Your marriage is likely to improve (after the kids leave)

| 03 December 2008

So much for the empty-nest blues. A study that tracked the relationships of dozens of middle-aged women has found further evidence that marriages improve once the kids have flown the coop.

The study, conducted by Berkeley's Institute of Personality and Social Research, followed the marital ups and downs of some 100 women — through early marriage, child-rearing, and, in many cases, divorces, remarriages, and domestic partnerships.

Researchers gauged participants' levels of satisfaction with their marriages and their lives in general at ages 43, when most had children at home; 52, when children were starting to leave home; and 61, when virtually all of the women had empty nests. Overall, the study found, participants' marriages improved because of the quality of time they spent with their spouses after their children left home.

"The take-home message for couples with young children is, 'Hang in there,' " says Sara Gorchoff, a Ph.D. candidate in psychology who spearheaded the study, which was published in the November issue of the journal Psychological Science.

While the women reported feeling happier in their marriages once their children left home, they did not note an increase in their general sense of life fulfillment, suggesting that post-empty-nest improvements are specific to marital relationships.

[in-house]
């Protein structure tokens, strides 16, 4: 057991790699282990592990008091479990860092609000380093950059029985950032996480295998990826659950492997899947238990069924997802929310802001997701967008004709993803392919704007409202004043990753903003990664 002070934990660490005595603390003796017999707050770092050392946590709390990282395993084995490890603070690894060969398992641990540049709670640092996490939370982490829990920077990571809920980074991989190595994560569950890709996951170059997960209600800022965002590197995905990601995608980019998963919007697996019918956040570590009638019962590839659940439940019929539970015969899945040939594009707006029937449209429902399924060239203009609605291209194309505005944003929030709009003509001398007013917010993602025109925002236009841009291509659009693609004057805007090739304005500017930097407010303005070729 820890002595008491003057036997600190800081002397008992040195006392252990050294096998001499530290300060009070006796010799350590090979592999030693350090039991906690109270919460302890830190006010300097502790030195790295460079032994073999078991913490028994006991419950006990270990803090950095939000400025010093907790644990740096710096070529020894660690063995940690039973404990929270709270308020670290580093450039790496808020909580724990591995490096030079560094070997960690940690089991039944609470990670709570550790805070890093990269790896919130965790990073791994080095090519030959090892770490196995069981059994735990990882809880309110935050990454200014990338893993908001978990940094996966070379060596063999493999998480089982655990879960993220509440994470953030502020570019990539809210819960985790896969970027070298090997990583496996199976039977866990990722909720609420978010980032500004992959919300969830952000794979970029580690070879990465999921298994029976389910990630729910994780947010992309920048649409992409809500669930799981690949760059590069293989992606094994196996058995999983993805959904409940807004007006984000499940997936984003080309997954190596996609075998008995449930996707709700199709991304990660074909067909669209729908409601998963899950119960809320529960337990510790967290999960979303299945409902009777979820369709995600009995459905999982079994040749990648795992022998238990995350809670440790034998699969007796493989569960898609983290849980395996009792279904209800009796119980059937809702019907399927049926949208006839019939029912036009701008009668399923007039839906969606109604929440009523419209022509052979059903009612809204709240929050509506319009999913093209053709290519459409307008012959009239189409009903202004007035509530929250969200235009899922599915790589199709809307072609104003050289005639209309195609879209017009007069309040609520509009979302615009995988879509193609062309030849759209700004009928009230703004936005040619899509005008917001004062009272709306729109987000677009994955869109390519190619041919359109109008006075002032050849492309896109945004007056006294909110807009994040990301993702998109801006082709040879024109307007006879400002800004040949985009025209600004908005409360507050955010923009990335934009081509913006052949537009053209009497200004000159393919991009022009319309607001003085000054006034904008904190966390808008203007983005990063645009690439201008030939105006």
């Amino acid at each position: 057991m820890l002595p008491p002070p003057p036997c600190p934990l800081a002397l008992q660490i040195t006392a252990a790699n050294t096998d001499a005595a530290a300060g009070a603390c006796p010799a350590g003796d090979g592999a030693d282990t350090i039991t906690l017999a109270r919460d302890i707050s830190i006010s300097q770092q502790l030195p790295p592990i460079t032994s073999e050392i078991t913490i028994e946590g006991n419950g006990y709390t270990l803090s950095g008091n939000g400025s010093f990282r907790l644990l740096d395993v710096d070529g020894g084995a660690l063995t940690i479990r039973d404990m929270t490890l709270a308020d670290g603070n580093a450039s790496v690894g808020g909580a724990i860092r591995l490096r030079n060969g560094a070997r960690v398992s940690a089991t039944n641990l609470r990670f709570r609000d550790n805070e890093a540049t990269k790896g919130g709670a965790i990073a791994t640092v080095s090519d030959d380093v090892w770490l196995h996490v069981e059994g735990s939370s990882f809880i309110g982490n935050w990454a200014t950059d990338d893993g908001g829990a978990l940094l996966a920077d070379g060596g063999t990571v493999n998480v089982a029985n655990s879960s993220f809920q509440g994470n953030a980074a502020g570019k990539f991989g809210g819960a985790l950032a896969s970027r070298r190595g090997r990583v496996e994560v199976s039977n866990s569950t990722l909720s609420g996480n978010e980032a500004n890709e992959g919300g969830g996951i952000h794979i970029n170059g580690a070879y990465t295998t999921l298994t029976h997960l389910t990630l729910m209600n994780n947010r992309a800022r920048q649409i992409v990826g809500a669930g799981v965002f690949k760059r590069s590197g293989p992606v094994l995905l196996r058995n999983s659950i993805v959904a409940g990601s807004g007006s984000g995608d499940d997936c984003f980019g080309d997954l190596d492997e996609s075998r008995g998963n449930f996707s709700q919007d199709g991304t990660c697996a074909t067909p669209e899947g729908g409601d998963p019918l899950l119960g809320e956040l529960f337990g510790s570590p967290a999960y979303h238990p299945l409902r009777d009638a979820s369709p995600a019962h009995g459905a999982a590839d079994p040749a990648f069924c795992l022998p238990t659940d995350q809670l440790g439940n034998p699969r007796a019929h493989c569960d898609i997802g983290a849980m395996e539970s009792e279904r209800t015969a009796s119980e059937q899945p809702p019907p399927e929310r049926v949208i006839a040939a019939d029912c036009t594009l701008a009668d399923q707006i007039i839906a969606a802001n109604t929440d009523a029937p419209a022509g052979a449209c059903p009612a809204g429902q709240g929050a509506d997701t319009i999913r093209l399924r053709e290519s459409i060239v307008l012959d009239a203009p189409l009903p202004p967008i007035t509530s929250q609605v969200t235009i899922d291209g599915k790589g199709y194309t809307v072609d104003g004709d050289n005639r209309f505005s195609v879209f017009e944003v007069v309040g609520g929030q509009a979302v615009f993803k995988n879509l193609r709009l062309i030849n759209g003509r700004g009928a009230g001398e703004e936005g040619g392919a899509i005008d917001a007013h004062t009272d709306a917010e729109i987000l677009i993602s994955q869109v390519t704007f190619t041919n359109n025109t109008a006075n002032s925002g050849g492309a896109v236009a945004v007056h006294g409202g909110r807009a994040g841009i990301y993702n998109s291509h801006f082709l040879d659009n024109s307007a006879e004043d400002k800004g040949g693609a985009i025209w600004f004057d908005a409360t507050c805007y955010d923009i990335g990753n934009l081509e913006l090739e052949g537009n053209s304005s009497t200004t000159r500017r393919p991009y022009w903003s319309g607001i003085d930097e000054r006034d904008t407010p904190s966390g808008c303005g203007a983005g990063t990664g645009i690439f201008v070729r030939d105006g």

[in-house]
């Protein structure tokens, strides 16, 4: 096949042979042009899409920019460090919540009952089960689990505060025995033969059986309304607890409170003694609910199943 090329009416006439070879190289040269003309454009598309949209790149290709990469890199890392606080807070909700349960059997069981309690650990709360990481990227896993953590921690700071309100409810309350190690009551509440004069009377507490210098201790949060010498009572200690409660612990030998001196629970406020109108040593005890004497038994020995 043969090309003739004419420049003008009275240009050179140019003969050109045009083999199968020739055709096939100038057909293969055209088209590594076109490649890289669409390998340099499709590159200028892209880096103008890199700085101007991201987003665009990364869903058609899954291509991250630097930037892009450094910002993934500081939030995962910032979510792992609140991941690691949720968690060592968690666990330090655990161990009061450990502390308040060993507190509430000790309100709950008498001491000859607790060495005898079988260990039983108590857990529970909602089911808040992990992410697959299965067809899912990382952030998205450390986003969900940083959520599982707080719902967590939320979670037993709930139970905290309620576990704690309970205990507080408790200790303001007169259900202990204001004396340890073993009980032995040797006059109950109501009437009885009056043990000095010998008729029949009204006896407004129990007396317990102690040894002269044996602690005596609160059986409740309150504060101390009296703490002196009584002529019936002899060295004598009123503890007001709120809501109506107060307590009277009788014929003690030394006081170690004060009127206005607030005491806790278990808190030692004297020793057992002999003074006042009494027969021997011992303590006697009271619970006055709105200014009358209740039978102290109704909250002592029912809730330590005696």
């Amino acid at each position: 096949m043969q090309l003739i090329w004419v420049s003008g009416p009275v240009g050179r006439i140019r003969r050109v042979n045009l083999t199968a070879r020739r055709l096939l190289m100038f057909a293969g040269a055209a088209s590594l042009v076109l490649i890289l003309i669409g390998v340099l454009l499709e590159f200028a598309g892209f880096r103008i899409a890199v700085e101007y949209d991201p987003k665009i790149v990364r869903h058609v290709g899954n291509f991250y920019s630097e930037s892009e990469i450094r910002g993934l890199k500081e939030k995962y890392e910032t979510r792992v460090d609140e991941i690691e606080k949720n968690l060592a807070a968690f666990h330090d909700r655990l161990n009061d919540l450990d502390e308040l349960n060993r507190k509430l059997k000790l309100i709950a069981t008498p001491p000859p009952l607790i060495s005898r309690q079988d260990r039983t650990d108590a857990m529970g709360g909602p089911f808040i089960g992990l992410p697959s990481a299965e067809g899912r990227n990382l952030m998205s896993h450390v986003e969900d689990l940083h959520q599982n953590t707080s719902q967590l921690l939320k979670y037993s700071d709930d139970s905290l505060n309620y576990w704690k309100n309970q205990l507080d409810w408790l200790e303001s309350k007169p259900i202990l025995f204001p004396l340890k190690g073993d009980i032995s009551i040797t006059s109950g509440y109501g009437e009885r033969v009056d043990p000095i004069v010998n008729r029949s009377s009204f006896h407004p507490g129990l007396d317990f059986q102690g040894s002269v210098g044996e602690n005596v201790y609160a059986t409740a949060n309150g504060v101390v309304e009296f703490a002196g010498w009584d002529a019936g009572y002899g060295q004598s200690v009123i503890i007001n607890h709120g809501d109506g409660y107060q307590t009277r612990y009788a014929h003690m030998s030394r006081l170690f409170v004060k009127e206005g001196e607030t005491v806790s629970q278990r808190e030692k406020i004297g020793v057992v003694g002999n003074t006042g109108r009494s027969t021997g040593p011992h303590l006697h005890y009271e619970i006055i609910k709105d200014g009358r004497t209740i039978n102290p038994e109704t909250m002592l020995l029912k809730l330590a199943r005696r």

One study participant explained it this way: "Twenty years ago, we were in the battle of the children. Today we can enjoy one another for who we are." Another said, "Once the kids grow up… there's some of that stress removed… that responsibility removed, so things are a little more relaxed."

The participants, all born in the late 1930s, were first studied by Berkeley adjunct professor emerita Ravenna Helson in 1958, when they were seniors at Mills College in Oakland. While college-educated, the women in the sample reflect a wide range of professions, incomes, and schedules for starting families. They also represent trends typical of their generation, in that 84 percent had married before age 25, and 30 percent had divorced by age 45. In some cases the increased marital satisfaction was due to finding more compatible partners after divorcing.

Another take-home message: "Don't wait until your kids leave home to schedule quality time with your partner," says Berkeley psychology professor Oliver John, a co-author of the paper.

Next, Gorchoff and John plan to study marital satisfaction in a sample of men and women of different ethnic, educational, and socioeconomic backgrounds.